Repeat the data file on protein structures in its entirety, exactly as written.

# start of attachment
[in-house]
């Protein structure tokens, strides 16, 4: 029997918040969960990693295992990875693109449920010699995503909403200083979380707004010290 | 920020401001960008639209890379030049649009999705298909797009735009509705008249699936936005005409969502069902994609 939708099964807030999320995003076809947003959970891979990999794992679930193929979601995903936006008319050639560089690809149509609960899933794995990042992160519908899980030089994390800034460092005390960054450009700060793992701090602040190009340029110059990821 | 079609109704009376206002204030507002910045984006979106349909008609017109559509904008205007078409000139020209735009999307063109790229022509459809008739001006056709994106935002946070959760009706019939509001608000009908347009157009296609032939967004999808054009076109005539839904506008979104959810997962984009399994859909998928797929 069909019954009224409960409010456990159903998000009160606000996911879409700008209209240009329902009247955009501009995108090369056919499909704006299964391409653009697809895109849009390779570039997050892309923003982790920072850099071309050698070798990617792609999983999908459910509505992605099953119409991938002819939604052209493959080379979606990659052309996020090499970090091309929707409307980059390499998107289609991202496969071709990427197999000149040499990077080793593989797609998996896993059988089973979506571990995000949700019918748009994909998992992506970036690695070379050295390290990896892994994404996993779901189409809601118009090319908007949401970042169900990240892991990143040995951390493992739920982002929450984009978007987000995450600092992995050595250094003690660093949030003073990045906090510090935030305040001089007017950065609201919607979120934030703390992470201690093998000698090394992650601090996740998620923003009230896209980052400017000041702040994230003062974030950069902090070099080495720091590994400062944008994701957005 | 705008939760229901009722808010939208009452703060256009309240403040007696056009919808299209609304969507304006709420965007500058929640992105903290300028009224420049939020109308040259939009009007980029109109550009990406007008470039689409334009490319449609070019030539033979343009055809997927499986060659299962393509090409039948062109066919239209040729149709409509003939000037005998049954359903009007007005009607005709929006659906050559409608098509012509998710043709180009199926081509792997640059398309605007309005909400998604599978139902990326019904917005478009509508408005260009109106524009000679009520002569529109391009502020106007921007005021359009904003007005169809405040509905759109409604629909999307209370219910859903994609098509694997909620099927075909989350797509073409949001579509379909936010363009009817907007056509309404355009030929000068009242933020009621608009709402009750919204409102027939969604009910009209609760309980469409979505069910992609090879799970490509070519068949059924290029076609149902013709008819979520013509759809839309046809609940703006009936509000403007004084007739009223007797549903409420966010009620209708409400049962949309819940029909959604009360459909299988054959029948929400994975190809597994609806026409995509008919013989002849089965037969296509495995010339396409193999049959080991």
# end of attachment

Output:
[in-house]
């Protein structure tokens, strides 16, 4: 029997918040969960990693295992990875693109449920010699995503909403200083979380707004010290 | 920020401001960008639209890379030049649009999705298909797009735009509705008249699936936005005409969502069902994609 939708099964807030999320995003076809947003959970891979990999794992679930193929979601995903936006008319050639560089690809149509609960899933794995990042992160519908899980030089994390800034460092005390960054450009700060793992701090602040190009340029110059990821 | 079609109704009376206002204030507002910045984006979106349909008609017109559509904008205007078409000139020209735009999307063109790229022509459809008739001006056709994106935002946070959760009706019939509001608000009908347009157009296609032939967004999808054009076109005539839904506008979104959810997962984009399994859909998928797929 069909019954009224409960409010456990159903998000009160606000996911879409700008209209240009329902009247955009501009995108090369056919499909704006299964391409653009697809895109849009390779570039997050892309923003982790920072850099071309050698070798990617792609999983999908459910509505992605099953119409991938002819939604052209493959080379979606990659052309996020090499970090091309929707409307980059390499998107289609991202496969071709990427197999000149040499990077080793593989797609998996896993059988089973979506571990995000949700019918748009994909998992992506970036690695070379050295390290990896892994994404996993779901189409809601118009090319908007949401970042169900990240892991990143040995951390493992739920982002929450984009978007987000995450600092992995050595250094003690660093949030003073990045906090510090935030305040001089007017950065609201919607979120934030703390992470201690093998000698090394992650601090996740998620923003009230896209980052400017000041702040994230003062974030950069902090070099080495720091590994400062944008994701957005 | 705008939760229901009722808010939208009452703060256009309240403040007696056009919808299209609304969507304006709420965007500058929640992105903290300028009224420049939020109308040259939009009007980029109109550009990406007008470039689409334009490319449609070019030539033979343009055809997927499986060659299962393509090409039948062109066919239209040729149709409509003939000037005998049954359903009007007005009607005709929006659906050559409608098509012509998710043709180009199926081509792997640059398309605007309005909400998604599978139902990326019904917005478009509508408005260009109106524009000679009520002569529109391009502020106007921007005021359009904003007005169809405040509905759109409604629909999307209370219910859903994609098509694997909620099927075909989350797509073409949001579509379909936010363009009817907007056509309404355009030929000068009242933020009621608009709402009750919204409102027939969604009910009209609760309980469409979505069910992609090879799970490509070519068949059924290029076609149902013709008819979520013509759809839309046809609940703006009936509000403007004084007739009223007797549903409420966010009620209708409400049962949309819940029909959604009360459909299988054959029948929400994975190809597994609806026409995509008919013989002849089965037969296509495995010339396409193999049959080991």